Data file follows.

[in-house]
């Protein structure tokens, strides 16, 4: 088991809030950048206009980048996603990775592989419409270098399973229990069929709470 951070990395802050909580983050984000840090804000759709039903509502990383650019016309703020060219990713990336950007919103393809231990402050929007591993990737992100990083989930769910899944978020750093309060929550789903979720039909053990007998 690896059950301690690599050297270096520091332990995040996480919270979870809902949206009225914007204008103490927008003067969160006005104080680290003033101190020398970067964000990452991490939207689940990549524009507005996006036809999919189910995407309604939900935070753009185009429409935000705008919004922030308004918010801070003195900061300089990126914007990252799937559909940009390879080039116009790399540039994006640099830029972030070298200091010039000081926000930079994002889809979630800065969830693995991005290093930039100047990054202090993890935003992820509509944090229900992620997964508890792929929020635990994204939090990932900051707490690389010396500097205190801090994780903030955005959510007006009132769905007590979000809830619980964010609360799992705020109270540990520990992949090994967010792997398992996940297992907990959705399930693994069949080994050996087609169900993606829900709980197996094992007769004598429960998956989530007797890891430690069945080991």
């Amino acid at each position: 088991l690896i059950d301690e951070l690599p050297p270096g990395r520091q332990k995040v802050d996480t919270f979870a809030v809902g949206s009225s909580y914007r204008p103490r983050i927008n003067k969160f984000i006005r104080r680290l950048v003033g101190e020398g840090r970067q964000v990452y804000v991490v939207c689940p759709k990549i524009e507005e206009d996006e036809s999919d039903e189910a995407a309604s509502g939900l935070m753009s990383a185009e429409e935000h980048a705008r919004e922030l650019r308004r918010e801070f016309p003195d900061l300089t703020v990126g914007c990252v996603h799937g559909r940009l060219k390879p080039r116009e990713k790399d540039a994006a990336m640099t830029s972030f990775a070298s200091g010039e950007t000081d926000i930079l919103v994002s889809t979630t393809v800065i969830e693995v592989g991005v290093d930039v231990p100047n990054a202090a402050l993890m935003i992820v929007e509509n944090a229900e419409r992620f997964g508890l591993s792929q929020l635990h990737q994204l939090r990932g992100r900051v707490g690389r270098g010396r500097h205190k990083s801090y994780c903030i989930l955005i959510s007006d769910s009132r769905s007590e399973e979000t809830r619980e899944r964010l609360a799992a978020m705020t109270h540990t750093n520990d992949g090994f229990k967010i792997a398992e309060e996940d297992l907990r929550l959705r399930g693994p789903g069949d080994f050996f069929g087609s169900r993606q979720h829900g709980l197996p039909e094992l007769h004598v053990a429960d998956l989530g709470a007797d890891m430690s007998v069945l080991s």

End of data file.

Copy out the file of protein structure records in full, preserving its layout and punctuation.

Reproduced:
[in-house]
């Protein structure tokens, strides 16, 4: 088991809030950048206009980048996603990775592989419409270098399973229990069929709470 951070990395802050909580983050984000840090804000759709039903509502990383650019016309703020060219990713990336950007919103393809231990402050929007591993990737992100990083989930769910899944978020750093309060929550789903979720039909053990007998 690896059950301690690599050297270096520091332990995040996480919270979870809902949206009225914007204008103490927008003067969160006005104080680290003033101190020398970067964000990452991490939207689940990549524009507005996006036809999919189910995407309604939900935070753009185009429409935000705008919004922030308004918010801070003195900061300089990126914007990252799937559909940009390879080039116009790399540039994006640099830029972030070298200091010039000081926000930079994002889809979630800065969830693995991005290093930039100047990054202090993890935003992820509509944090229900992620997964508890792929929020635990994204939090990932900051707490690389010396500097205190801090994780903030955005959510007006009132769905007590979000809830619980964010609360799992705020109270540990520990992949090994967010792997398992996940297992907990959705399930693994069949080994050996087609169900993606829900709980197996094992007769004598429960998956989530007797890891430690069945080991």
């Amino acid at each position: 088991l690896i059950d301690e951070l690599p050297p270096g990395r520091q332990k995040v802050d996480t919270f979870a809030v809902g949206s009225s909580y914007r204008p103490r983050i927008n003067k969160f984000i006005r104080r680290l950048v003033g101190e020398g840090r970067q964000v990452y804000v991490v939207c689940p759709k990549i524009e507005e206009d996006e036809s999919d039903e189910a995407a309604s509502g939900l935070m753009s990383a185009e429409e935000h980048a705008r919004e922030l650019r308004r918010e801070f016309p003195d900061l300089t703020v990126g914007c990252v996603h799937g559909r940009l060219k390879p080039r116009e990713k790399d540039a994006a990336m640099t830029s972030f990775a070298s200091g010039e950007t000081d926000i930079l919103v994002s889809t979630t393809v800065i969830e693995v592989g991005v290093d930039v231990p100047n990054a202090a402050l993890m935003i992820v929007e509509n944090a229900e419409r992620f997964g508890l591993s792929q929020l635990h990737q994204l939090r990932g992100r900051v707490g690389r270098g010396r500097h205190k990083s801090y994780c903030i989930l955005i959510s007006d769910s009132r769905s007590e399973e979000t809830r619980e899944r964010l609360a799992a978020m705020t109270h540990t750093n520990d992949g090994f229990k967010i792997a398992e309060e996940d297992l907990r929550l959705r399930g693994p789903g069949d080994f050996f069929g087609s169900r993606q979720h829900g709980l197996p039909e094992l007769h004598v053990a429960d998956l989530g709470a007797d890891m430690s007998v069945l080991s």